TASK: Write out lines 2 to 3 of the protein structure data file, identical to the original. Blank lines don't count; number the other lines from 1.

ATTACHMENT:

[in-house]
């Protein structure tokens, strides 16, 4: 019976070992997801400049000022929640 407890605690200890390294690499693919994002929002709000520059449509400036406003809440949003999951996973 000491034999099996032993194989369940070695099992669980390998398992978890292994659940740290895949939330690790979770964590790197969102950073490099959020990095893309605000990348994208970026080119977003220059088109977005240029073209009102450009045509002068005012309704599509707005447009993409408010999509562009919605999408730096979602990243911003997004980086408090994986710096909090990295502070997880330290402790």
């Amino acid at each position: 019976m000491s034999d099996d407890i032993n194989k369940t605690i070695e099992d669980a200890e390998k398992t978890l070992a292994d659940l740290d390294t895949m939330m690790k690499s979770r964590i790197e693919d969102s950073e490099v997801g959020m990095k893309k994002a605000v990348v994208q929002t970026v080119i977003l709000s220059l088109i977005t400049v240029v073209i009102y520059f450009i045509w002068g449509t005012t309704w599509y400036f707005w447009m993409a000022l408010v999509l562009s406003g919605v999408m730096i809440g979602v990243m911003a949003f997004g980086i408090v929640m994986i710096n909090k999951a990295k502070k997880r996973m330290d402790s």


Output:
């Protein structure tokens, strides 16, 4: 019976070992997801400049000022929640 407890605690200890390294690499693919994002929002709000520059449509400036406003809440949003999951996973 000491034999099996032993194989369940070695099992669980390998398992978890292994659940740290895949939330690790979770964590790197969102950073490099959020990095893309605000990348994208970026080119977003220059088109977005240029073209009102450009045509002068005012309704599509707005447009993409408010999509562009919605999408730096979602990243911003997004980086408090994986710096909090990295502070997880330290402790």
């Amino acid at each position: 019976m000491s034999d099996d407890i032993n194989k369940t605690i070695e099992d669980a200890e390998k398992t978890l070992a292994d659940l740290d390294t895949m939330m690790k690499s979770r964590i790197e693919d969102s950073e490099v997801g959020m990095k893309k994002a605000v990348v994208q929002t970026v080119i977003l709000s220059l088109i977005t400049v240029v073209i009102y520059f450009i045509w002068g449509t005012t309704w599509y400036f707005w447009m993409a000022l408010v999509l562009s406003g919605v999408m730096i809440g979602v990243m911003a949003f997004g980086i408090v929640m994986i710096n909090k999951a990295k502070k997880r996973m330290d402790s």